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    ABSTRACT: Reverse-phase protein array (RPPA) analysis is a powerful, rel- atively new platform that allows for high-throughput, quantitative analysis of protein networks. One of the challenges that currently limit the potential of this technology is the lack of methods that al- low for accurate data modeling and identification of related networks and samples. Such models may improve the accuracy of biological sample classification based on patterns of protein network activation and provide insight into the distinct biological relationships underly- ing different types of cancer. Motivated by RPPA data, we propose a Bayesian sparse graphical modeling approach that uses selection priors on the conditional relationships in the presence of class infor- mation. The novelty of our Bayesian model lies in the ability to draw information from the network data as well as from the associated categorical outcome in a unified hierarchical model for classification. In addition, our method allows for intuitive integration of a priori network information directly in the model and allows for posterior inference on the network topologies both within and between classes. Applying our methodology to an RPPA data set generated from pan- els of human breast cancer and ovarian cancer cell lines, we demon- strate that the model is able to distinguish the different cancer cell types more accurately than several existing models and to identify differential regulation of components of a critical signaling network (the PI3K-AKT pathway) between these two types of cancer. This approach represents a powerful new tool that can be used to improve our understanding of protein networks in cancer.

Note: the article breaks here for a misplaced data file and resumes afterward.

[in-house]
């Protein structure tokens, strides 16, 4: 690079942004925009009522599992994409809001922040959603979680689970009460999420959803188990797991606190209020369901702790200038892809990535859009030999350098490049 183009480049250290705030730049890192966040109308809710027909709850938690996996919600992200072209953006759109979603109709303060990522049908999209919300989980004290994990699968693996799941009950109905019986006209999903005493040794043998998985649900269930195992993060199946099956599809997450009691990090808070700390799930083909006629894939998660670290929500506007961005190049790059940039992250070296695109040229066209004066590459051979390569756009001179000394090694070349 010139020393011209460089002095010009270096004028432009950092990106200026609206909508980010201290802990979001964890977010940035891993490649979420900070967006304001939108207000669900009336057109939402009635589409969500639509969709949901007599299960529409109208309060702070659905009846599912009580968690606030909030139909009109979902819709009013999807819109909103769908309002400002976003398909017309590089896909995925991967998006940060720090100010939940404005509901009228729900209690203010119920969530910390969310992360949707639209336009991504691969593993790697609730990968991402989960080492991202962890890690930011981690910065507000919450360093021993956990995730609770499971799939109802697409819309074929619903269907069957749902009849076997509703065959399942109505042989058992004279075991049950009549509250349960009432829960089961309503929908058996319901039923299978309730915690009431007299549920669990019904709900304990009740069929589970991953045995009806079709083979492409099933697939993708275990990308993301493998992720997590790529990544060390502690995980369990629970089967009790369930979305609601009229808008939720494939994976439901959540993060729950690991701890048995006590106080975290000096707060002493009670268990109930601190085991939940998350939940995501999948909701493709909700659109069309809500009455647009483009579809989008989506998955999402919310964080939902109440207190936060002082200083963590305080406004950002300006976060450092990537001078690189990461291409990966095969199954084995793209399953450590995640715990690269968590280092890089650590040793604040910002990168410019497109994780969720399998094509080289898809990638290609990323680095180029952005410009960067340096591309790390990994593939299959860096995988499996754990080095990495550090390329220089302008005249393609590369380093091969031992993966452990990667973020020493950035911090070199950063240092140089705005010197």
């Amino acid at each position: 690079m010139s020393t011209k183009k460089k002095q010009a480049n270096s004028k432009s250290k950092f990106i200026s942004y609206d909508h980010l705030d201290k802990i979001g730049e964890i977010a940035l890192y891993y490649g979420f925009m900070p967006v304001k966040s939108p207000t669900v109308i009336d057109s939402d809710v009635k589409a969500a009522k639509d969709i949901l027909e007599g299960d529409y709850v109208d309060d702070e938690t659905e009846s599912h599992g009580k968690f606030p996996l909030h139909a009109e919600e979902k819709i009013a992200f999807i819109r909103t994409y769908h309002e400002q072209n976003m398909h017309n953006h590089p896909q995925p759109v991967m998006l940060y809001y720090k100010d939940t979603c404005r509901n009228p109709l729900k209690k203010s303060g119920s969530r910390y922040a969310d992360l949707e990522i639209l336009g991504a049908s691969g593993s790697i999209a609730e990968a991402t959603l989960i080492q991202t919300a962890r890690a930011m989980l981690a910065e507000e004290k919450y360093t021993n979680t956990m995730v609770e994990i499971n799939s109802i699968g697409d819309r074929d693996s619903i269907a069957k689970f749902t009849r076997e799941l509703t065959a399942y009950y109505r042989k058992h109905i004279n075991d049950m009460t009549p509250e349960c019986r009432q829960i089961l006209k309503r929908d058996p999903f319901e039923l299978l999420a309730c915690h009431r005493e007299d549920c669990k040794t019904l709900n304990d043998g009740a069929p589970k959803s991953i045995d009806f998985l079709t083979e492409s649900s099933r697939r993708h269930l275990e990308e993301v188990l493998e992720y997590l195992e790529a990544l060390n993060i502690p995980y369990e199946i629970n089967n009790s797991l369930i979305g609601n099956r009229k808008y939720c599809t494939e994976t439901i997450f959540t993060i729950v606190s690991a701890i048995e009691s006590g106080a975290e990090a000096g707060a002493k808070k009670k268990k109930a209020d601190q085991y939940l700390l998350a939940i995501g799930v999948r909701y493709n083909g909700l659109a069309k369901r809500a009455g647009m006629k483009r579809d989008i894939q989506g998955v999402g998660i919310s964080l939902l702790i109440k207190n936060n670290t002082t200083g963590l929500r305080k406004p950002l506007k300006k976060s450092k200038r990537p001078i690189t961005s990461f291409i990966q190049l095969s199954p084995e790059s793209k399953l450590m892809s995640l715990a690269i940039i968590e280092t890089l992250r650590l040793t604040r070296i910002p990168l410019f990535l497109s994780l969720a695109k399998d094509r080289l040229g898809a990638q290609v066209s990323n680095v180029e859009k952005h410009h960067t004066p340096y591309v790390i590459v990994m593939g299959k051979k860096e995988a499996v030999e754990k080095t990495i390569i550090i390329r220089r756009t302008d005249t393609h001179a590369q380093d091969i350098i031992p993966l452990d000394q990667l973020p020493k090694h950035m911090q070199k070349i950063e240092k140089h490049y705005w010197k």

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    ABSTRACT: Ovarian cancer is now recognized as a number of distinct diseases primarily defined by histological subtype. Both clear cell ovarian carcinomas (CCC) and ovarian endometrioid carcinomas (EC) may arise from endometriosis and frequently harbor mutations in the ARID1A tumor suppressor gene. We studied the influence of histological subtype on protein expression with reverse phase protein array (RPPA) and assessed proteomic changes associated with ARID1A mutation/BAF250a expression in EC and CCC. Immunohistochemistry (IHC) for BAF250a expression was performed on 127 chemotherapy-naive ovarian carcinomas (33 CCC, 29 EC, and 65 high-grade serous ovarian carcinomas (HGSC)). Whole tumor lysates were prepared from frozen banked tumor samples and profiled by RPPA using 116 antibodies. ARID1A mutations were identified by exome sequencing, and PIK3CA mutations were characterized by MALDI-TOF mass spectrometry. SAM (Significance Analysis of Microarrays) was performed to determine differential protein expression by histological subtype and ARID1A mutation status. Multivariate logistic regression was used to assess the impact of ARID1A mutation status/BAF250a expression on AKT phosphorylation (pAKT). PIK3CA mutation type and PTEN expression were included in the model. BAF250a knockdown was performed in 3 clear cell lines using siRNA to ARID1A. Marked differences in protein expression were observed that are driven by histotype. Compared to HGSC, SAM identified over 50 proteins that are differentially expressed in CCC and EC. These included PI3K/AKT pathway proteins, those regulating the cell cycle, apoptosis, transcription, and other signaling pathways including steroid hormone signaling. Multivariate models showed that tumors with loss of BAF250a expression showed significantly higher levels of AKT-Thr308 and AKT-Ser 473 phosphorylation (p < 0.05). In 31 CCC cases, pAKT was similarly significantly increased in tumors with BAF250a loss on IHC. Knockdown of BAF250a by siRNA in three CCC cell lines wild type for ARID1A showed no increase in either pAKT-Thr308 or pAKT-S473 suggesting that pAKT in tumor tissues is indirectly regulated by BAF250a expression. Proteomic assessment of CCC and EC demonstrates remarkable differences in protein expression that are dependent on histotype, thereby further characterizing these cancers. AKT phosphorylation is associated with ARID1A/BAF250a deficient tumors, however in ovarian cancers the mechanism remains to be elucidated.